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Motion is Lotion; Moving is Lubing

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There are those who believe that a life of athletics ruin knees and elbows and there are others who believe that keeping active through functional fitness is the path towards a lifetime of easy mobility: motion is lotion. I'll gladly add, cheekily, moving is lubing.

Motion is Lotion; Moving is Lubing

My rowing seat with ProW pad

While I agree with both motion is lotion and moving is lubing, not all athleticism is created equal.

(Moving is lubing is maybe more accurate but is less rhyming and quite a lot more porny)

If you are a regular reader, you'll remember that I returned to my favorite spin club, Cyclebar Columbia Pike, for a month a month ago. I bought an all you can eat pass and jumped in feet first, breaking myself, stopping going a week before the 30-day pass expired. I broke my knees. My fitness was fine as were the strength of my quads and calves; however, my tendons and joints were not up to the task. They were neither lubed nor lotioned. And, even worse, I only thought, at the time, that my quads and calves were kosher. They weren't.

The moments after I started my spinning, even though I intentionally gave myself permission to not ride my Schwinn hard and put it away wet. I gave myself permission to keep myself in the aerobic range, keeping my heart rate mostly within my Maffetone range. Even so, my legs, my muscles, my knees, my joints, and my dorsal chain froze up, allowing me to walk like a little old man, littler and older than normal.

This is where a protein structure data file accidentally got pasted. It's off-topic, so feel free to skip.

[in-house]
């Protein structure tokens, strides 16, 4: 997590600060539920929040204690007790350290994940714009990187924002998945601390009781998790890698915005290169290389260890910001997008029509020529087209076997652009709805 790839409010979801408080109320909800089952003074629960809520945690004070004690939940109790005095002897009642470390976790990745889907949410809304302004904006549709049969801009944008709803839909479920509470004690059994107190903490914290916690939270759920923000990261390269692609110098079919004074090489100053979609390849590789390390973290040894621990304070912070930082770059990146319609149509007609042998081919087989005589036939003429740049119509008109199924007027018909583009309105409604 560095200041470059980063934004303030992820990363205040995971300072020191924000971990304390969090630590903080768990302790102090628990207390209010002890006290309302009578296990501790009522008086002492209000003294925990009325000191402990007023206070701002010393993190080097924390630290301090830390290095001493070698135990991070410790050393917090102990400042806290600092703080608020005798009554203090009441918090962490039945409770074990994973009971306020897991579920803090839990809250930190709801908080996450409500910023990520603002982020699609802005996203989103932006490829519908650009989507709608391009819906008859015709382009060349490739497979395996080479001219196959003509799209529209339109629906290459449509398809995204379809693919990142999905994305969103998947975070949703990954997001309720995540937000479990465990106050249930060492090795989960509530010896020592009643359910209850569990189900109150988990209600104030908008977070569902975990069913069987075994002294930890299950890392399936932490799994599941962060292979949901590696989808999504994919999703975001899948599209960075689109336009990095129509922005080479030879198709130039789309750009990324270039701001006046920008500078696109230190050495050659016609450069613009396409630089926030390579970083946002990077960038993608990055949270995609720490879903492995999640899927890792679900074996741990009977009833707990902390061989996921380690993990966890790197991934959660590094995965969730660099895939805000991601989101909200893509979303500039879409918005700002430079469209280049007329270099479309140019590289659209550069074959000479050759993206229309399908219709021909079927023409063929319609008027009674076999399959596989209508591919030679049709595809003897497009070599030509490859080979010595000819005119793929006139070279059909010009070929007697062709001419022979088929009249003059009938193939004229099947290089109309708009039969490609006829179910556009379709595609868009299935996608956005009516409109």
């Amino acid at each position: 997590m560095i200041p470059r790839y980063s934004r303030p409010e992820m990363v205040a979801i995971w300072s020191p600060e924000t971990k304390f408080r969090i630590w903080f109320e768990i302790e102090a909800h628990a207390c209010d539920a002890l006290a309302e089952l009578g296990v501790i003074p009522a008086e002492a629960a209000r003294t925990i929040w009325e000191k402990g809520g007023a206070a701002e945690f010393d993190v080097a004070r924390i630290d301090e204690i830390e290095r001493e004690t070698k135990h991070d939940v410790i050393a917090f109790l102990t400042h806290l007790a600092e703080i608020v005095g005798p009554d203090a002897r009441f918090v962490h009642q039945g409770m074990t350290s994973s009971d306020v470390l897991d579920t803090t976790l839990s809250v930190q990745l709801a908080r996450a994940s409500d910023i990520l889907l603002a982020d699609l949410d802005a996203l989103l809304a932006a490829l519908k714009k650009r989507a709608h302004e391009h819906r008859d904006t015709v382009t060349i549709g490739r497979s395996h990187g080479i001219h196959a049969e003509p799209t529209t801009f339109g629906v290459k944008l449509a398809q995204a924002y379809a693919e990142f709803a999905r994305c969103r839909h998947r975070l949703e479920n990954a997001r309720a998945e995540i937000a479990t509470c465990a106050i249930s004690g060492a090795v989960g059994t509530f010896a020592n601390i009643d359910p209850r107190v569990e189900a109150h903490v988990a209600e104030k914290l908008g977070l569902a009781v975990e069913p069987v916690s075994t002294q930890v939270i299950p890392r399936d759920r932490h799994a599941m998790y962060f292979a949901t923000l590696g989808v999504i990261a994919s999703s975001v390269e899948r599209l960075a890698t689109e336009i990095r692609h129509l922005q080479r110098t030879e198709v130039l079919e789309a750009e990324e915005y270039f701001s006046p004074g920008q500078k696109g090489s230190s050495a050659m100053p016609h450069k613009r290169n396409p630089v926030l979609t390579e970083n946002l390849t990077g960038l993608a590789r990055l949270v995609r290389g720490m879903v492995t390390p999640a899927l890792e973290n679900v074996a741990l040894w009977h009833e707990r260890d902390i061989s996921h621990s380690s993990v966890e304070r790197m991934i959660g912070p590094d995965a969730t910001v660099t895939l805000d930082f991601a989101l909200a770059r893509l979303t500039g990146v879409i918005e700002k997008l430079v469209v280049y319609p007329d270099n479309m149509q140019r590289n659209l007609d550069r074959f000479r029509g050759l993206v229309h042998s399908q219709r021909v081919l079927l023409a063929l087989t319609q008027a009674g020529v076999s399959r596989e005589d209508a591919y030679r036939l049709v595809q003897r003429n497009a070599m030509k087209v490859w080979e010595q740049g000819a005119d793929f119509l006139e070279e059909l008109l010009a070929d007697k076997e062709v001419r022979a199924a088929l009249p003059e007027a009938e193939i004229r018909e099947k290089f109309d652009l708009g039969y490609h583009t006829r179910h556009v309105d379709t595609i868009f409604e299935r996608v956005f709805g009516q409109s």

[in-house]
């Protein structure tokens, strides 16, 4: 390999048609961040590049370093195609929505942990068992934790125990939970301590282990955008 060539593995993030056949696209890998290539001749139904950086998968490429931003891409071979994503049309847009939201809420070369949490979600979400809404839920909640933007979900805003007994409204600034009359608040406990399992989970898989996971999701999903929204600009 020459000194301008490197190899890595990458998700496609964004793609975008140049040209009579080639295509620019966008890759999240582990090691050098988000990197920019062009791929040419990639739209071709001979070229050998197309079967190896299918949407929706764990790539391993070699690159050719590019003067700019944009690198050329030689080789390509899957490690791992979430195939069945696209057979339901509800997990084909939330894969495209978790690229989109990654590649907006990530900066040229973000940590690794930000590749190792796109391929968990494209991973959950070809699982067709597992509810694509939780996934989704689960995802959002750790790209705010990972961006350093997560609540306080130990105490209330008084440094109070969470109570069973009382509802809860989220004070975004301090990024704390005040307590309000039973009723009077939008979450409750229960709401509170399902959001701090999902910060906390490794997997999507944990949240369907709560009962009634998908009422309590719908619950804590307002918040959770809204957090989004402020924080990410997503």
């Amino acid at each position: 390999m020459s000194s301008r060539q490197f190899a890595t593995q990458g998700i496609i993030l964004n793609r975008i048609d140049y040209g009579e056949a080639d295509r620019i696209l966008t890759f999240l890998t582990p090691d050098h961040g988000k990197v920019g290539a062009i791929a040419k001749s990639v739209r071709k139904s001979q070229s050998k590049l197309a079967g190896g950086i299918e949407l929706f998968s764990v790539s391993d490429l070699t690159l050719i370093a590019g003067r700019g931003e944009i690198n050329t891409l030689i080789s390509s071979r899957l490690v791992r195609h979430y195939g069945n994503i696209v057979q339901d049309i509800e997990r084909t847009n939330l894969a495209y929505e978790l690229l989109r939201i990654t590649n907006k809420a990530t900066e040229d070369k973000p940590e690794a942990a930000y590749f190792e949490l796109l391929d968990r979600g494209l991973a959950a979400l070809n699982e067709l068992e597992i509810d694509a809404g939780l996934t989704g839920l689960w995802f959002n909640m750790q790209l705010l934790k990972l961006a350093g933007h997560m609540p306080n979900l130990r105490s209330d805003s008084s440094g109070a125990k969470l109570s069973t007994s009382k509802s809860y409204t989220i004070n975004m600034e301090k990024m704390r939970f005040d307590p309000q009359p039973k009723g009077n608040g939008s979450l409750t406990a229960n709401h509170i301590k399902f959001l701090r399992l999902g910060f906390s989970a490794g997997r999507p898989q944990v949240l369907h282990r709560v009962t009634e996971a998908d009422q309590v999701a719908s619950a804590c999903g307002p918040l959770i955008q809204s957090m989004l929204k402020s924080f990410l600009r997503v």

So, I gave myself a couple weeks to stretch out, to allow my muscular chain to take a chill pill, and to allow my joints and tendons to heal and reduce inflamation.

I realized that biking and cycling and spinning do not give the leg an actual full range of motion, from full extension to full contraction.

But rowing does, both indoor and on-water. It is actually an extremely adapted form of squats. I often wonder why the Kardashians and Jenners do not have their own eight-buttock boat. From the catch to the finish, you progress from a full seated squat, with your sliding seat nearest the footstretcher, the catch, to the finish, when your sliding seat is furthest from the oars and your legs are fully extended. The elusive full range of motion: maximum lotion, max lube!

So, as I have committed not only recently but a number of times, my goal is to commit sixty-minutes every day to getting my Kardashian into my red, white, and blue-speckled ProW seat, for the rest of my life.

And not for fitness, though I will become fitter and fitter, and not for weight loss, though it will do a lot to mitigate my obesity; rather, my commitment to sixty-minutes-a-day of rowing (for the rest of my life) is physical therapy because motion is lotion and moving is lubing.

And I am too heavy and 50 and have even had two catastrophic knee injuries: one, a wrestling injury, and one a square-stepping injury. The wrestling injury was cured by rest and lots of awesome chiropractics but the two-stepping injury resulted in a torn ACL and that required meniscus work and an ACL rebuild.

So, I need all the lube and all the lotion I can get. I do believe that joints and tendons can rejuvenate, but that's more to do with growing up in Hawaii and believing in magic and the restorative powers of chi and chakras and meridians. Bite me, science.

So, as I have shared before, my commitment is to 60-minutes-a-day--and I am working up to it, currently running between 30-40-minutes-a-day every night between 8 PM and 9 PM. Holy time of functional fitness and aerobics prayer. Time spent either enjoying Netflix and Row, catching up on audio books, listening to No Agenda, Coast-to-Coast AM, or The Big Broadcast, or watching the first or last hour of a film.

Right now, I am not quite there. I won't make the same mistake that I did with the all you can eat spin; this time, I should have worked myself up to around 10,000 meters-a-day, up to 60-90 minutes-a-day, within the next ten days to two weeks.

Wish me luck!

My rowing seat with ProW pad

Sep 29, 2020 05:05 PM | Comments (0)
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